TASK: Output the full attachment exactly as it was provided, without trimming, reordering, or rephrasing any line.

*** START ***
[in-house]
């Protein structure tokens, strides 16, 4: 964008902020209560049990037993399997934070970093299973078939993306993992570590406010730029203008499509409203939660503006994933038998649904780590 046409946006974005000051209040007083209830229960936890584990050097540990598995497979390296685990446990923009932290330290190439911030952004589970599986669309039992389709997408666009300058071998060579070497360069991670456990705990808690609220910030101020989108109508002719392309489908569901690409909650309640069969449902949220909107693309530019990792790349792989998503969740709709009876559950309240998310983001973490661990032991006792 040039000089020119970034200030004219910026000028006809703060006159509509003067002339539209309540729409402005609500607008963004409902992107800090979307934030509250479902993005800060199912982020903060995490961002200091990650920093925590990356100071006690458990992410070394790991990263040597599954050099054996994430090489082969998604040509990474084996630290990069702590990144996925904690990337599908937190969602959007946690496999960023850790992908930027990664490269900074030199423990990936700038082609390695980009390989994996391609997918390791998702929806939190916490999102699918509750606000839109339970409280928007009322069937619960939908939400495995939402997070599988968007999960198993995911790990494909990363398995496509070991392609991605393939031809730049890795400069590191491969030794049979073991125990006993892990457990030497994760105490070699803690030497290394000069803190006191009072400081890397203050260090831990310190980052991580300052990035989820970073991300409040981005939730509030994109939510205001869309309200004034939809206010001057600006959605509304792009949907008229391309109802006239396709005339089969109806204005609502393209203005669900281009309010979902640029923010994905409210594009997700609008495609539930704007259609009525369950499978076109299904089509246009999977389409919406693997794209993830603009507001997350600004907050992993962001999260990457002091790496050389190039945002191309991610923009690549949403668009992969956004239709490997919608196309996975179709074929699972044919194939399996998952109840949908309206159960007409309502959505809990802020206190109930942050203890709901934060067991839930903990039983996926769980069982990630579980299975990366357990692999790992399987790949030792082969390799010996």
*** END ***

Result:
[in-house]
């Protein structure tokens, strides 16, 4: 964008902020209560049990037993399997934070970093299973078939993306993992570590406010730029203008499509409203939660503006994933038998649904780590 046409946006974005000051209040007083209830229960936890584990050097540990598995497979390296685990446990923009932290330290190439911030952004589970599986669309039992389709997408666009300058071998060579070497360069991670456990705990808690609220910030101020989108109508002719392309489908569901690409909650309640069969449902949220909107693309530019990792790349792989998503969740709709009876559950309240998310983001973490661990032991006792 040039000089020119970034200030004219910026000028006809703060006159509509003067002339539209309540729409402005609500607008963004409902992107800090979307934030509250479902993005800060199912982020903060995490961002200091990650920093925590990356100071006690458990992410070394790991990263040597599954050099054996994430090489082969998604040509990474084996630290990069702590990144996925904690990337599908937190969602959007946690496999960023850790992908930027990664490269900074030199423990990936700038082609390695980009390989994996391609997918390791998702929806939190916490999102699918509750606000839109339970409280928007009322069937619960939908939400495995939402997070599988968007999960198993995911790990494909990363398995496509070991392609991605393939031809730049890795400069590191491969030794049979073991125990006993892990457990030497994760105490070699803690030497290394000069803190006191009072400081890397203050260090831990310190980052991580300052990035989820970073991300409040981005939730509030994109939510205001869309309200004034939809206010001057600006959605509304792009949907008229391309109802006239396709005339089969109806204005609502393209203005669900281009309010979902640029923010994905409210594009997700609008495609539930704007259609009525369950499978076109299904089509246009999977389409919406693997794209993830603009507001997350600004907050992993962001999260990457002091790496050389190039945002191309991610923009690549949403668009992969956004239709490997919608196309996975179709074929699972044919194939399996998952109840949908309206159960007409309502959505809990802020206190109930942050203890709901934060067991839930903990039983996926769980069982990630579980299975990366357990692999790992399987790949030792082969390799010996």